Ulster prison officer shot dead in motorway ambush
Rush-hour assassination bears hallmarks of attack by dissident republicans
DISSIDENT republicans in Northern Ireland are being blamed for the 'assassination' of a prison guard who was shot dead in a rush-hour motorway ambush this morning.
The attack took place as 52-year-old David Black, a married father of two, headed to work at the Maghaberry high-security prison in County Antrim. Several shots were fired at the car, which careered off the road as it drove along the M1 between Lurgan and Portadown at around 7.30am.
"The attack bears all the hallmarks of a dissident republican assassination," reported the Belfast Telegraph.
A car suspected of being linked to the attack was later found burnt-out at Lurgan, where dissident republicans have considerable support, said the Irish Examiner.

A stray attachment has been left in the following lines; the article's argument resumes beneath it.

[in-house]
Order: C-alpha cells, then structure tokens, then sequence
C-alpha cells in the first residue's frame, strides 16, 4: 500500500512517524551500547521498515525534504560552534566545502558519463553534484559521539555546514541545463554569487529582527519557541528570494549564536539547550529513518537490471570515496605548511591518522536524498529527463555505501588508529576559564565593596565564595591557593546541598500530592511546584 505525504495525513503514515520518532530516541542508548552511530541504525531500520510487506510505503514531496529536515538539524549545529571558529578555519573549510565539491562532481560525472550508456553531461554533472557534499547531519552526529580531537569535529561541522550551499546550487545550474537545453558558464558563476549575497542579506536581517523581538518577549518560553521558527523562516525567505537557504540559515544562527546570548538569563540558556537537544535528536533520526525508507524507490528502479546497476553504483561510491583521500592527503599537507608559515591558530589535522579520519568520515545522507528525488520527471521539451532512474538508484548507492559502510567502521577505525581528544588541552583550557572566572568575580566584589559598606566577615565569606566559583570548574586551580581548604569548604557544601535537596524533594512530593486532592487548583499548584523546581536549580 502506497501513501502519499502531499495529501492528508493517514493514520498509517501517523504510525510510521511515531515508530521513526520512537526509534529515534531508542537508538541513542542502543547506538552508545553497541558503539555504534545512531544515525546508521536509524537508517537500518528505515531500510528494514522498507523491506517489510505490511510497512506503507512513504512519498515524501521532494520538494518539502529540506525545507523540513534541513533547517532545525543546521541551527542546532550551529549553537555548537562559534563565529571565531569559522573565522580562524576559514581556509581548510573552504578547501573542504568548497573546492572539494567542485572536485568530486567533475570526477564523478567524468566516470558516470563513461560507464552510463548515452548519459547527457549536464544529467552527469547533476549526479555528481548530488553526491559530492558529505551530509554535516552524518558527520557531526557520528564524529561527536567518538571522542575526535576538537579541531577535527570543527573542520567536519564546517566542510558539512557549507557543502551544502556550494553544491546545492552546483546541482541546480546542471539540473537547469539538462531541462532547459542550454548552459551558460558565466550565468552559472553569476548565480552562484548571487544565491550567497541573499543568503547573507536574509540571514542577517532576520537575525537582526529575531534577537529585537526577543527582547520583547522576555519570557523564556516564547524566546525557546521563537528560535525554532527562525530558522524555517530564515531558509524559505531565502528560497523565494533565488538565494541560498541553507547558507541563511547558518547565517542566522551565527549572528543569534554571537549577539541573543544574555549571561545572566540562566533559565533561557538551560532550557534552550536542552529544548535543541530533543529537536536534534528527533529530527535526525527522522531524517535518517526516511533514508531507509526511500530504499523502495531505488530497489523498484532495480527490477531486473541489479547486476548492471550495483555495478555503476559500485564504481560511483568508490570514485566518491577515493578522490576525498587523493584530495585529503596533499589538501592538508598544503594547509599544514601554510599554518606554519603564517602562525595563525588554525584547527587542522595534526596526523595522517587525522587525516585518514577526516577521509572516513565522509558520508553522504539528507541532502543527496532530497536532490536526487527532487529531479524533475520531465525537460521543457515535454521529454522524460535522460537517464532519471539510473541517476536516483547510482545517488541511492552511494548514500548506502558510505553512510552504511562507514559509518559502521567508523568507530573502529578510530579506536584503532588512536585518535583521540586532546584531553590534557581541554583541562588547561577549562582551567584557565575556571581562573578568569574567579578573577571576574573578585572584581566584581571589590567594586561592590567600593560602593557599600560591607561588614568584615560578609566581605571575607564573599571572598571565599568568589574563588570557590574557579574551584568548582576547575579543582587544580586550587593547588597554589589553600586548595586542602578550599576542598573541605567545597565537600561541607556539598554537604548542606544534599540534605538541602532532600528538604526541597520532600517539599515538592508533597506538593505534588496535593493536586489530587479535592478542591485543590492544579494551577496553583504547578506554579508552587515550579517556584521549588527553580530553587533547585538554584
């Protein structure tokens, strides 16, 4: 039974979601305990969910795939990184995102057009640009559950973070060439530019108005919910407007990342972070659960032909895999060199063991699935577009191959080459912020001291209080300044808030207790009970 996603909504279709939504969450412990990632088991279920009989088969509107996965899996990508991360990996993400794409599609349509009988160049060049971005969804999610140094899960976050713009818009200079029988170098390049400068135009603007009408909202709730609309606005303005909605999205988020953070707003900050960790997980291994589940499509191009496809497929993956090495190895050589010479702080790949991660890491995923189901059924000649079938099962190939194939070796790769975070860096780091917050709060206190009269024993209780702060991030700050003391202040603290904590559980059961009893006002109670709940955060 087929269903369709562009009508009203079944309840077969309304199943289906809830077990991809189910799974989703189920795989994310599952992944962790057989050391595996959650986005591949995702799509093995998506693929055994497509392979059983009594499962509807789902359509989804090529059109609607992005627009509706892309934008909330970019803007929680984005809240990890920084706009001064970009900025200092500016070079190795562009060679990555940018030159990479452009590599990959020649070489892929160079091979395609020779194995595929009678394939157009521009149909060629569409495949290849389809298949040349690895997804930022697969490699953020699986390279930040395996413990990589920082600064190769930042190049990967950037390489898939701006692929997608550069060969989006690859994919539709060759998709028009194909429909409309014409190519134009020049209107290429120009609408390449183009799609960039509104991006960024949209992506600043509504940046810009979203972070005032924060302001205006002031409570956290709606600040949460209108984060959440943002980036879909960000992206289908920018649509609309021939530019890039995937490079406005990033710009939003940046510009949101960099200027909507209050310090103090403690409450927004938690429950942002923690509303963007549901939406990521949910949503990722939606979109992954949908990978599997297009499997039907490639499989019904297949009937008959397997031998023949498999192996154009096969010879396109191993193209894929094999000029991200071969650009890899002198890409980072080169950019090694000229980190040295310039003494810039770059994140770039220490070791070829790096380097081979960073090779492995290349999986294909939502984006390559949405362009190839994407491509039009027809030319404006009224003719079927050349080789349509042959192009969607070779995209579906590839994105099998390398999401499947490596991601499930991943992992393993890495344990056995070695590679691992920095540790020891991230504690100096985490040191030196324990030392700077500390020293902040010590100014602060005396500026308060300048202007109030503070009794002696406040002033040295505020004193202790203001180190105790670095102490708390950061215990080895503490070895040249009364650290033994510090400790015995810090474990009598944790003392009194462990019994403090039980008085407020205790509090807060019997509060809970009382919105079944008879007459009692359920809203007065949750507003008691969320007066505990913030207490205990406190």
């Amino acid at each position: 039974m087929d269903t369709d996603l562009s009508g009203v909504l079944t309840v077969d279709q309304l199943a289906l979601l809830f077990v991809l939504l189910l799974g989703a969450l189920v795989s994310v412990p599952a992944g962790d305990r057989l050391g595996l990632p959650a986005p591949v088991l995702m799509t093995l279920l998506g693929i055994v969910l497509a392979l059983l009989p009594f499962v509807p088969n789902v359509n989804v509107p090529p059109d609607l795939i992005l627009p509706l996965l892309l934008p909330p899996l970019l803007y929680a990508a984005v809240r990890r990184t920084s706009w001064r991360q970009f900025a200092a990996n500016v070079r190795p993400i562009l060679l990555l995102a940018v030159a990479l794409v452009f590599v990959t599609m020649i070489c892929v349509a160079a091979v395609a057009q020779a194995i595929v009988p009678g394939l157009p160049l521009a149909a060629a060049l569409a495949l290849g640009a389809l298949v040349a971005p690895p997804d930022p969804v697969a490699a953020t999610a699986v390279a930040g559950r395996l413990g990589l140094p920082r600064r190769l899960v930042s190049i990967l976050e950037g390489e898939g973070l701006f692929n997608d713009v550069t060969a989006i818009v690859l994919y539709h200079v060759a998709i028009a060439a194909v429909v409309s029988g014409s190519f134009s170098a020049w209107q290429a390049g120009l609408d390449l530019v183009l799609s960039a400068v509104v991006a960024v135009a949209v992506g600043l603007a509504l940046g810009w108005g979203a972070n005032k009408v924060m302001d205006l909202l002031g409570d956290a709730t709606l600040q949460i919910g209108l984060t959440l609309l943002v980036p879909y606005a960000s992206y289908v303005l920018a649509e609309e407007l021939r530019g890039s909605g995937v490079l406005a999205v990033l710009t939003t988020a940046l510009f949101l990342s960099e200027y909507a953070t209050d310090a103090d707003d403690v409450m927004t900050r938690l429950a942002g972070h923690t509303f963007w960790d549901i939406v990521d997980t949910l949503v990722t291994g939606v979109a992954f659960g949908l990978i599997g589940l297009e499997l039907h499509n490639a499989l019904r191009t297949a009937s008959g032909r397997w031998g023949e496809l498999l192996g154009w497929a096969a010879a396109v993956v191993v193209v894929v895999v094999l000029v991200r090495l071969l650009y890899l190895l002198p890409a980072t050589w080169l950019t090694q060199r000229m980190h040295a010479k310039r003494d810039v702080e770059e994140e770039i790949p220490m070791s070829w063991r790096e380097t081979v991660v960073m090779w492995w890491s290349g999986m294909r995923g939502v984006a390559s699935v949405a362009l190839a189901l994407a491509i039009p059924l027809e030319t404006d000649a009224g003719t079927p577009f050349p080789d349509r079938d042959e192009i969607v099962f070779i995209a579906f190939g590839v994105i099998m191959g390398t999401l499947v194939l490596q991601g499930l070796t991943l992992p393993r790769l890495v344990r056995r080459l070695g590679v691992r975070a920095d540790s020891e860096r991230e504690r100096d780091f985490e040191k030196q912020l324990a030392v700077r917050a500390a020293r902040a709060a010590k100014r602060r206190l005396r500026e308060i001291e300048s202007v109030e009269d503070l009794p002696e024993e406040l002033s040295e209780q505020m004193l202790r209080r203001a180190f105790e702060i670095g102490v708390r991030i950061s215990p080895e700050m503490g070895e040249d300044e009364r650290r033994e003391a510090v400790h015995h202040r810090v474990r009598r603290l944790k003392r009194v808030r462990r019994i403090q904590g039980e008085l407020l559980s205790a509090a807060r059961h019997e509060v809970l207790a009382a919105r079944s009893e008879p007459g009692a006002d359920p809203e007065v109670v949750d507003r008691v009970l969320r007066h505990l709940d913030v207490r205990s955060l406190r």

The Irish Times suggested that the murder could be linked to events at the prison. "Senior security sources have warned recently of imminent attacks from dissident republicans [and] prisoners have been staging a so-called 'dirty protest' at Maghaberry Prison because of their opposition to body searches by prison staff," it says.
There are now fears of more sectarian violence, although other republicans have condemned the killing. Dolores Kelly, deputy leader of the nationalist SDLP, said the attack was "reminiscent of the worst moments of the last 40 years" and had been masterminded by "dark forces".
John O'Dowd, a Sinn Fein member of the Northern Ireland Assembly, described the shooting as "totally wrong" and said there was "no justification for continued conflict in this society".
The murder comes a week after the threat of a republican terror attack in Great Britain was downgraded to moderate. However, Northern Ireland Secretary Theresa Villiers has warned that the threat remains severe in Northern Ireland.